For more information on the Steep Slope Logging Conference, and for the full programme, visit the event website http://steepslopelogging.events/.

Safer tree-falling technology coming to BC

Tahlia HopkinsSteep Slope Logging

Leading logging experts heading to Vancouver Logging Conference

The tables are about to be turned on logging contractors in British Columbia. After years of exporting logging equipment and technology to countries like New Zealand, there’s been big change in forest harvesting down under. Kiwi loggers are set to show off their safe logging innovations on Canada’s west coast in March 2016.

In recent years, loggers in New Zealand faced massive safety challenges in tree falling, especially on steep slopes. They had to reduce accidents. It took a contractor to respond quickly to the dilemma by building a specialised harvester to meet local needs.

Once the first steep slope harvester, the ClimbMax was proven on the hill, more engineering innovators developed competing designs. This spark in competition drove innovation. The results are now set to provide those same safety benefits to loggers working on steep slopes in Canada and USA.

One of the first to build an engineered solution for his loyal logging customers was Chris Hancock of Electrical & Machinery Services (EMS) in Rotorua, on New Zealand’s North Island.

Hancock and his EMS design team worked closely with their logger clients and professional engineers to ask, “How can we tick all of the boxes for safety and engineering requirements first?”

Working closely with the engineers, they then set out to see how steep they could take a Caterpillar feller-buncher on forest slopes while keeping the operator safe but productive.

“Safety and productivity can be designed into a modern harvester that tackles steep slopes”, says Hancock. “We worked with a professional engineer to ensure no safety or engineering principles were compromised,” he adds.

The result is a double winch system that is controlled by a separate base machine remotely controlled by the harvester operator – the “Tractionline” system. (http://emsnewzealand.co.nz/products/tractionline/)

“Our logging design team have worked closely with both loggers and forest managers”, says Hancock, “we need everyone’s input so our designs perform.

“Engineering standards come first, then we need to meet performance expectations. So far it’s working well.”

Hancock leads a focused logging equipment company based in Rotorua – the heart of New Zealand forestry. He’s quick to point out, “Our success very much comes from a team effort.”

EMS has a long history of supplying innovative equipment. EMS is highly regarded for their innovations in cable logging. Their new Tractionline steep slope harvesting system comes on the back of years of boosting logger productivity with their Harvestline system – a highly developed hybrid excavator/yarder.

Personally, Hancock has years of logging experience himself, working on New Zealand’s toughest logging country on the east coast of the North Island. He is one of a small group of practical logging speakers heading to Vancouver for the first “Steep Slope Logging” Conference planned Vancouver on March 2, 2016. Check out the full programme at http://steepslopelogging.events

Leading Kiwi logging experts head to Vancouver

FIEASteep Slope Logging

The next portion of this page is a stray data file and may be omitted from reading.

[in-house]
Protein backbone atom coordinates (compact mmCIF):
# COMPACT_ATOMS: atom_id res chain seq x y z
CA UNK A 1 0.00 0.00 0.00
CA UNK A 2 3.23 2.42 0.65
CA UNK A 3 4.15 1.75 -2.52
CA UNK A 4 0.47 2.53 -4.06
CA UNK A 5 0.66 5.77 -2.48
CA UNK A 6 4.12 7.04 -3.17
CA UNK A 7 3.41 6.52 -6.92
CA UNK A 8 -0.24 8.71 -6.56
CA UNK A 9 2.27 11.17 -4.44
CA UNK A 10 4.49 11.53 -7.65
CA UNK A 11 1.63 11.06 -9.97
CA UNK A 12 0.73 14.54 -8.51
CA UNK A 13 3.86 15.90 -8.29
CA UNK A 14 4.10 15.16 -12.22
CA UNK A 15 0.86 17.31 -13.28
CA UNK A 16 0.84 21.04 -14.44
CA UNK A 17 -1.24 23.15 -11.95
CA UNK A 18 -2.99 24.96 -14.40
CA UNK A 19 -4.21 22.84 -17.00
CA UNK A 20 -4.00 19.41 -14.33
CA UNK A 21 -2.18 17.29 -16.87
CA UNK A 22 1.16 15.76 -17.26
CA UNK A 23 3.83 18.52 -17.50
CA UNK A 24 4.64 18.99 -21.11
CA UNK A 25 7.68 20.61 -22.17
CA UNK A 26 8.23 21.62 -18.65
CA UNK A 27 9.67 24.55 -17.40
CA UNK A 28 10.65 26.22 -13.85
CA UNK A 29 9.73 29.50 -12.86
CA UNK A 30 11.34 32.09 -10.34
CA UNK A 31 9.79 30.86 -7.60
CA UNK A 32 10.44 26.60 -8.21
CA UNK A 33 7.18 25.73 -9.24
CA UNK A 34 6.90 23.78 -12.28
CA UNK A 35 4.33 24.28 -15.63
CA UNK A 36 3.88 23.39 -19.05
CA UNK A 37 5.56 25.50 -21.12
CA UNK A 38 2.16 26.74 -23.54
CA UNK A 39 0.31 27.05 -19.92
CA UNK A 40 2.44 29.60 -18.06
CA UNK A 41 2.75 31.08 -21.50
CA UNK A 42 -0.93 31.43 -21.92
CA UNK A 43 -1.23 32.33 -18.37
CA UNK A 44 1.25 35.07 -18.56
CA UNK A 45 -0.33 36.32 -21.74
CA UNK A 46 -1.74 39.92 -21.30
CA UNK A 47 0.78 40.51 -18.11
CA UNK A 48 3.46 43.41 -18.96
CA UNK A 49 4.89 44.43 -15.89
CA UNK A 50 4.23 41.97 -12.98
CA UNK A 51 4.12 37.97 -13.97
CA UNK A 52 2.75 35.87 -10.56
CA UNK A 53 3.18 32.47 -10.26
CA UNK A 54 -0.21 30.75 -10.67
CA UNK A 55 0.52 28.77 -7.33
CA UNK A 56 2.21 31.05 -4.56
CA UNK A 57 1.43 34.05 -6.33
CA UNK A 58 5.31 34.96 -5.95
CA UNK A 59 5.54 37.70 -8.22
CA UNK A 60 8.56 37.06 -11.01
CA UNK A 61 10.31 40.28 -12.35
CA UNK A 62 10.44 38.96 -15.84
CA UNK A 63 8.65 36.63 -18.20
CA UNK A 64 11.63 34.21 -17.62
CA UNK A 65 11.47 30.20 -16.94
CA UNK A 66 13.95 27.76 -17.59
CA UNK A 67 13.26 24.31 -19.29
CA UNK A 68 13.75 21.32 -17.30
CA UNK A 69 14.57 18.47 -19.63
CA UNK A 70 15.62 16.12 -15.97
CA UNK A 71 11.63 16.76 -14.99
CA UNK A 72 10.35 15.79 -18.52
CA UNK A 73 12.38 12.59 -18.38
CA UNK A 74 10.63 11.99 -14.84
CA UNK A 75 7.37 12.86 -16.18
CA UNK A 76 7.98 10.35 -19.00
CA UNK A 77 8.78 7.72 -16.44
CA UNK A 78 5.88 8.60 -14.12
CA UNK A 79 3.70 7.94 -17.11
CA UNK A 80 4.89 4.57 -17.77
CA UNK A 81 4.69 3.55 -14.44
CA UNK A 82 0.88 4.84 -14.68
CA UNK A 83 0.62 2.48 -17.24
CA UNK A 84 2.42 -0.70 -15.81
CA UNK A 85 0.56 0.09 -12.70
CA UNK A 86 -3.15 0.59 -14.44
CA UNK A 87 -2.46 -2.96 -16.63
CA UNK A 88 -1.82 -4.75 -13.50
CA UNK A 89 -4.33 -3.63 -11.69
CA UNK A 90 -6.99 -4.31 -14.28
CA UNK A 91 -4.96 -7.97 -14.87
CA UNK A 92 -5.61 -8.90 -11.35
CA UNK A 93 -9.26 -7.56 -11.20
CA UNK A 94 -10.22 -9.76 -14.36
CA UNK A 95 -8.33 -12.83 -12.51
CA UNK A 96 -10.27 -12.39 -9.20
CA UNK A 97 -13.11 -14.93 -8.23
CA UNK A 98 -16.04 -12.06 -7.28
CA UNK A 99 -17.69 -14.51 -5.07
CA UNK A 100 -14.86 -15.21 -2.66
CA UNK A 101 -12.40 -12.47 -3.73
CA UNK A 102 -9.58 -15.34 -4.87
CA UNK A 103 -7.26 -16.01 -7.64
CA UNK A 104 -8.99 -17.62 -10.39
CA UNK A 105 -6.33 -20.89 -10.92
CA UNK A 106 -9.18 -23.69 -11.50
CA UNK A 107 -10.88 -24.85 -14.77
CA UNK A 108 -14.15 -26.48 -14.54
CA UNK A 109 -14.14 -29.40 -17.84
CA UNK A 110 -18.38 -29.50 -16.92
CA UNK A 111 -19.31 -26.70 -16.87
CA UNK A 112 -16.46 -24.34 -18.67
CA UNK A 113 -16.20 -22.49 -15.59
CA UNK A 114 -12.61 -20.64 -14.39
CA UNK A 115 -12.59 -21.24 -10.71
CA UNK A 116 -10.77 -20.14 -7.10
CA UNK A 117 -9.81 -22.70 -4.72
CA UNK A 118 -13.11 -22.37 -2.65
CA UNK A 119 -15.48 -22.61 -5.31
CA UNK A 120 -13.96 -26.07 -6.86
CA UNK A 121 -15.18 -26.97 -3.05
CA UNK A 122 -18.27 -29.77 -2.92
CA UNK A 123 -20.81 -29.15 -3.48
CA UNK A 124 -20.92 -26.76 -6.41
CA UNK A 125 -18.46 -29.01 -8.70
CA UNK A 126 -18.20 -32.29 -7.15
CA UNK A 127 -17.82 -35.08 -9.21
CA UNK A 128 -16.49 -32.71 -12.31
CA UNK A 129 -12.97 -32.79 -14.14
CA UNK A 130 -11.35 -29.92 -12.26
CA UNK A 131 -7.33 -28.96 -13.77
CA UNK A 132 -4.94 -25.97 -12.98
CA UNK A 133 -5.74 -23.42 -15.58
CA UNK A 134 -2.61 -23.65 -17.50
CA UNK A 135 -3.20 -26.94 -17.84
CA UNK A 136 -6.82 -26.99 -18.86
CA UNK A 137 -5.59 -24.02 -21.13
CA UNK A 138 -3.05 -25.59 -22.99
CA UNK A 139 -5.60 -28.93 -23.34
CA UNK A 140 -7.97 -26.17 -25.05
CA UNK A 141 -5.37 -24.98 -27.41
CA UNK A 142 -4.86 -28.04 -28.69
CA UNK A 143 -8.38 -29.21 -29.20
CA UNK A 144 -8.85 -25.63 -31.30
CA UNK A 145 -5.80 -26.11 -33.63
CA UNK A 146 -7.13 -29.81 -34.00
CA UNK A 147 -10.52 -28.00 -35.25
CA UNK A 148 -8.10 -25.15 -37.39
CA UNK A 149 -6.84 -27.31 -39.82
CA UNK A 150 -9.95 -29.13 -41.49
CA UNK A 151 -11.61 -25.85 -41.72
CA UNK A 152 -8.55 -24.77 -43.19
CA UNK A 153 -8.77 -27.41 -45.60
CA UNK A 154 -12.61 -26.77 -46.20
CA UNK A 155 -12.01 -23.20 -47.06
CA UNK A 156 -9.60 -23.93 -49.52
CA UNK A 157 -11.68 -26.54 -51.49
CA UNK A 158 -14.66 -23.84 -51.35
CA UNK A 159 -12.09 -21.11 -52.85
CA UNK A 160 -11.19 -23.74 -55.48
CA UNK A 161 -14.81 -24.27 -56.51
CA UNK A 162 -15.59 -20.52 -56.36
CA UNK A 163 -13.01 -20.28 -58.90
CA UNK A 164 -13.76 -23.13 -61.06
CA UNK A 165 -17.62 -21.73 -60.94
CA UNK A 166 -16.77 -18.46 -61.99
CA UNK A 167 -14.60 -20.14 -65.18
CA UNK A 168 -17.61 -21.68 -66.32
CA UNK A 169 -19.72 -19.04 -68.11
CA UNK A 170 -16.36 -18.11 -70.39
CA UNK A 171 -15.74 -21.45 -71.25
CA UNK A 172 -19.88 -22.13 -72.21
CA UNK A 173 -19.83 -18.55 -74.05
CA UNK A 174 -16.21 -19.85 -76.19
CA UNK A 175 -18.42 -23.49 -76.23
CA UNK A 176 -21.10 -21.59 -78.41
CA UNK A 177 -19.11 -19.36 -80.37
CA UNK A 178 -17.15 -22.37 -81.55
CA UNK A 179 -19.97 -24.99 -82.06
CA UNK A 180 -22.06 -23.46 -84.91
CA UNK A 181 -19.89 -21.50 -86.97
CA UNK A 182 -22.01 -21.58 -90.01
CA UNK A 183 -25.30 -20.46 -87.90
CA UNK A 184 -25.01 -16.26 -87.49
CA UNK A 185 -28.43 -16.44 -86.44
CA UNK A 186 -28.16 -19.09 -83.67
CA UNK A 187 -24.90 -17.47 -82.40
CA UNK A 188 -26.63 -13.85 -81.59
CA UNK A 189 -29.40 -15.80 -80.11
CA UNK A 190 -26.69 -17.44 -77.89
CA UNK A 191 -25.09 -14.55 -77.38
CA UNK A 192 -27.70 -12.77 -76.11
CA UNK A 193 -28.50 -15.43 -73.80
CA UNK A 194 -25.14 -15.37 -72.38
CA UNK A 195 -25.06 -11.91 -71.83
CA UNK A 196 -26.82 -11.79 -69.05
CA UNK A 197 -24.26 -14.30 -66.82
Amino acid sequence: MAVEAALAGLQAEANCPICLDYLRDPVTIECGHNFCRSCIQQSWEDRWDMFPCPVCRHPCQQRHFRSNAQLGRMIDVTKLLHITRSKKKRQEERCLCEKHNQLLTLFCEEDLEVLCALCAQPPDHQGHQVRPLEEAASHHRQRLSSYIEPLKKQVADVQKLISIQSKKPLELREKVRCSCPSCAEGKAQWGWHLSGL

Innovative remote-controlled steep slope harvesters boost safety

As New Zealand’s first remote-control forest-harvesting machine is being put to work in one of the country’s biggest region of steep slope forests even loggers in Canada are taking notice. Building up from the research stage to commercial trials the Wood Contracting team doing the testing has gained a track record of success already.

Ross Wood is one of the most respected loggers in New Zealand. Given his long service to the logging industry here, he’d be well qualified to rest on his laurels or retire. But he is doing just the opposite – he’s leading the loggers into a new and exciting way of working forests on steep slopes. Personal safety is the key motivation behind his drive to succeed.

“We’ve been running winch-assist harvesters for several years now, but as the terrain got even more challenging and the slopes steeper we looked to remote-control to give our men a more sustainable working environment”, says Wood.

As a contractor you also want to keep moving forward to stay ahead of the game in harvesting – this next step into remote operation is just the start of longer journey,” he adds, “next we’re going to modify the mechanics of our harvester.”

Remote control operator Tony Irvine is still getting to grips with his new machine. As an experienced logger himself he’s normally sitting in the cab of a 40-tonne self-leveller cutting down trees on the steep slope, but this week he’s started trialling a remote-control operation.

“It’s a lot better in this machine,” says Mr Irvine. “You feel a lot safer.”

The remote-control unit in his hand has all of the controls and displays he would normally see in the cab.

Working as a private logger on a project with much wider benefits than just to his own company, Ross Wood and his development team have been able to work closely under a novel funding mechanism for primary industries. The Primary Growth Partnership programme is funded through New Zealand’s Ministry for Primary Industries.

Wood and his development partners are confident this radical new forest technology will reduce the safety hazards in forestry. The innovation is just one part of a wider group of projects that New Zealand’s most innovative loggers have been able to achieve in several collaborations between the Ministry for Primary Industries and the forestry industry.

One of the key developers behind this safety and productivity breakthrough is Paul Milliken, of Cutover Systems. He is one of a small group of practical speakers heading to Vancouver.

Working on behalf the industry and government-funded agency, Future Forests Research CEO Russell Dale has helped to back the project team to develop the technology. He says the loggers he’s working are incredibly innovative – and there’s a shared vision.

“This type of operation we are looking for has no man on the hill – we’re doing both the felling by the remote machine and extracting logs from the hill using grapples. No actual men or women are physically close to either of forestry’s two most hazardous activities. Clearly, it’s a much safer operation for our workers.”

Aside from the safety benefits, Ross Wood and his development team know there is huge potential to lift harvesting productivity too, meaning it probably won’t be too long before more remote-controlled machines are operating in forests around the country, and the globe.

The first “Steep Slope Logging” Conference is running in Vancouver on March 2, 2016. Check out the programme and further details at www.steepslopelogging.events.